Property Managers and landlords often choose the least expensive method of pest control for their apartments, hotels, and other multi-family dwellings. The goal, it seems, is to spend the least amount possible. Often times, this involves a Do-It-Yourself approach. After all, what owner or tenant is going to complain about cutting costs?
Needless to say, this approach is neither wise nor cost-effective, especially when considering the potential legal liability and significant health issues involved.
Rat Poison Gone Awry
In March of this year, a Denver landlord is now facing a class action lawsuit over its failed pest control practices. The complex had been overrun by rats, and according to at least a dozen tenants, the landlord had applied rat poison carelessly throughout the complex. One woman is now suffering from hair loss which she believes is a direct result of the pesticide getting into the common area hot tub.
Subsequently, dead animals began to appear everywhere, and the landlord had been slow to remove the dead carcasses.
Regardless of the outcome of this latest lawsuit, once the publicity gets out about pesticides and health issues, the unwanted attention can have a long-running negative impact on the landlord’s ability to keep the vacancy rate low. Left unchecked or mishandled, the damage to the reputation of the property can spiral out of control.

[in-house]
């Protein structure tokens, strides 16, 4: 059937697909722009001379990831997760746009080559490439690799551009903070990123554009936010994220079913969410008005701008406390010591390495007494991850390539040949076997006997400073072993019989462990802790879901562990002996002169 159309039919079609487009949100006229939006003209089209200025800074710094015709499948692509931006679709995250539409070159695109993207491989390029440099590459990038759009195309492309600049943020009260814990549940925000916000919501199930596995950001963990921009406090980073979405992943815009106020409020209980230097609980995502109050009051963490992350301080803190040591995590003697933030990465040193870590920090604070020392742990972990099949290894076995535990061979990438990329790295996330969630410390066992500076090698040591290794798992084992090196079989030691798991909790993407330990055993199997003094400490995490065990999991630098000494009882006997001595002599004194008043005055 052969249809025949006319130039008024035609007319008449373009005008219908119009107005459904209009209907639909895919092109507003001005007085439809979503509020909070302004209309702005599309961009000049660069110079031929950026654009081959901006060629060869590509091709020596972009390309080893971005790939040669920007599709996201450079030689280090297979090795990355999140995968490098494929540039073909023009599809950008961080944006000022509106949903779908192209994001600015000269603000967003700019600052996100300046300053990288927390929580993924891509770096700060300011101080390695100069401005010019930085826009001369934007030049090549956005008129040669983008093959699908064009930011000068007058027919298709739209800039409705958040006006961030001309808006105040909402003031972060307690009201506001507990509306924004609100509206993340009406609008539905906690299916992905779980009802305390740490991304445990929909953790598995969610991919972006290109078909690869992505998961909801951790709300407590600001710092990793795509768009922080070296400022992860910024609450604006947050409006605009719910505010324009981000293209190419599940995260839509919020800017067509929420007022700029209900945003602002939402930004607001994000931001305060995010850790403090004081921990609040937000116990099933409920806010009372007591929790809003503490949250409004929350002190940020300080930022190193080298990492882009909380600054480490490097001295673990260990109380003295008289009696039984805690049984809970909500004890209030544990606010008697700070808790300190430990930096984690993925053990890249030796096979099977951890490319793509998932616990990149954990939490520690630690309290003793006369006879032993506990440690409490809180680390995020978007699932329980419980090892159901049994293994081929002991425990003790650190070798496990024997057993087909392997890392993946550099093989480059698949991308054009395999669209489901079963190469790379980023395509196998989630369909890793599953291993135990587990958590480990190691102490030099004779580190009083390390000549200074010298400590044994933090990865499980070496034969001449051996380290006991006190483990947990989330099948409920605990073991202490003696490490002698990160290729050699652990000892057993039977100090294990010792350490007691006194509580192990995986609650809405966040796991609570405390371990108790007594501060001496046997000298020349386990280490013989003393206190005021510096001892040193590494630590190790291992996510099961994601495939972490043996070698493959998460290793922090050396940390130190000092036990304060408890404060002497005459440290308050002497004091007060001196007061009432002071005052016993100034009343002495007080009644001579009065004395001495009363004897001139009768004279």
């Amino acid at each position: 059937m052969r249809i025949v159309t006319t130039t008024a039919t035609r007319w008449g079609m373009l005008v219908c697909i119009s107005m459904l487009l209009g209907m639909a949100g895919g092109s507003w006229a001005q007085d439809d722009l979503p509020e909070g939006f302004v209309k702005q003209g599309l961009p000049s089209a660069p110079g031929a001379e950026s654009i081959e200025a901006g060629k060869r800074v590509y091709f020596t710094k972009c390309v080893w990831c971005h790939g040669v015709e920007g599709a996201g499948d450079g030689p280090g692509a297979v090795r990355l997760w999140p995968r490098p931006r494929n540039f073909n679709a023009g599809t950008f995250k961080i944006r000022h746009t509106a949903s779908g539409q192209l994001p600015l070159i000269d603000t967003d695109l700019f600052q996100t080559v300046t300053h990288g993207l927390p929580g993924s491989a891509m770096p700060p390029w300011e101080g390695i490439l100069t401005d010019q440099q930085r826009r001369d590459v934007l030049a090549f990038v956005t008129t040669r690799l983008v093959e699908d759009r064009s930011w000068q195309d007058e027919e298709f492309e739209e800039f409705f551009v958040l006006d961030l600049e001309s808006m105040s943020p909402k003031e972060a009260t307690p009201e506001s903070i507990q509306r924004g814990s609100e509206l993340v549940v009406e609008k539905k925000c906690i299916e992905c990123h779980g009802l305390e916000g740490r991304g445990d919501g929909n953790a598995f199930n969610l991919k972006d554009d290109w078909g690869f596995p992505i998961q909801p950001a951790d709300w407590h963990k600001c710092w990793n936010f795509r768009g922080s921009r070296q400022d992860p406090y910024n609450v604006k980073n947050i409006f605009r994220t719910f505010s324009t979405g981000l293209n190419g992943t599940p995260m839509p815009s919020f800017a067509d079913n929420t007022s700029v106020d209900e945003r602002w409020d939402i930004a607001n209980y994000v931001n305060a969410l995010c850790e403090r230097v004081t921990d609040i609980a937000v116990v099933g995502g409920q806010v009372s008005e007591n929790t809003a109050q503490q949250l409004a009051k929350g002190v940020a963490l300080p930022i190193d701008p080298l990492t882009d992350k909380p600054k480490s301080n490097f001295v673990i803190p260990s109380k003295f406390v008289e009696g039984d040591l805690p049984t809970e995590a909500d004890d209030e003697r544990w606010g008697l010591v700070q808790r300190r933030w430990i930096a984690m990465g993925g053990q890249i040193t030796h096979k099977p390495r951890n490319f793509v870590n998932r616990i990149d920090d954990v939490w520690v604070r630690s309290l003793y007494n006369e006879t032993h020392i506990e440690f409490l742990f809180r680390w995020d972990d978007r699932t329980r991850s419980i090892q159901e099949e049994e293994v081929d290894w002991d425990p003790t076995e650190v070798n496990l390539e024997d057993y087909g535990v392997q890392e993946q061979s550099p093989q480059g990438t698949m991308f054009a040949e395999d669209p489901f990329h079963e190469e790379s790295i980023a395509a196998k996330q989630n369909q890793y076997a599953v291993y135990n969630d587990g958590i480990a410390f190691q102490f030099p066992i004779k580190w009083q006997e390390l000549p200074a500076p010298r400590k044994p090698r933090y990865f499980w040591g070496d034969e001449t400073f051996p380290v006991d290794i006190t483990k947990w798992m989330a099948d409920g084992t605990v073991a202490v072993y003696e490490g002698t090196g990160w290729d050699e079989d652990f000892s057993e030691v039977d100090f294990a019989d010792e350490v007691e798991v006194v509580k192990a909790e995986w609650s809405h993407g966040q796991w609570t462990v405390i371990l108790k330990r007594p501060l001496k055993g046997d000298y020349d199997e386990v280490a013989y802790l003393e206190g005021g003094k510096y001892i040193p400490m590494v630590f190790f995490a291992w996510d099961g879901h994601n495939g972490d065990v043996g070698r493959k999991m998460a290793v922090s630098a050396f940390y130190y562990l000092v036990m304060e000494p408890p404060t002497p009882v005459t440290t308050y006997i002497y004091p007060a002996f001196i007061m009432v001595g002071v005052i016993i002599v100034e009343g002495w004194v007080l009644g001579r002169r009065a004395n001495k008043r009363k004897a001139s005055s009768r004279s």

In July of last year, a landlord in Indiana was fined $14,625 for illegally using an unapproved pesticide and exposing it to his tenants. The landlord was also required to undertake an expensive cleanup operation and could also face criminal prosecution. Apparently, the landlord wanted to save money by killing all insects with one concentrated treatment, rather than hiring a professional pest control company to manage the problem and pay monthly.
Pesticide Notification Rules
Many states have recently enacted stricter notification laws pertaining to rental properties. In California, for example, a new law that went into effect in January of 2016 now requires owners and their employees to notify their tenants whenever they personally apply pesticides, as opposed to using a licensed professional. The new law further underscores California’s existing laws in effect since 1984 requiring pest control companies to provide notice to owners, agents, and residents in advance of any pesticide application at the property.
The High Cost of Fumigation
Hiring a large pest control company, is no guarantee that there will be no adverse consequences. Two very high profile cases of pesticide poisoning in the past year involve one of the largest pesticide companies in the world. In both cases, the victims had suffered long-term and possibly permanent neurological damage. In the first case, family was vacationing in the U.S. Virgin Islands and became exposed to methyl bromide which has been banned from residential use since 2005 due to its extremely toxic nature. The company had apparently used the pesticide to fumigate a villa next to the family’s vacation home. CNN reported that the company may be close to paying the family $87 million in damages. In the second case, a Florida family fell ill after the same company had carelessly fumigated their home. In that case, the couple’s young son also suffered long-term neurological effects.
Personal injury lawyers are keen to make victims aware of their right to sue their landlords and property managers if they have been injured or have become ill as the result of pesticides. Some pesticides trigger asthma, others harm the nervous system, while others may cause cancer. The harmful effects may become evident immediately, or take years to develop. Lawyers.com has even dedicated a webpage to the issue, entitled When to Sue When Pesticides Injure You.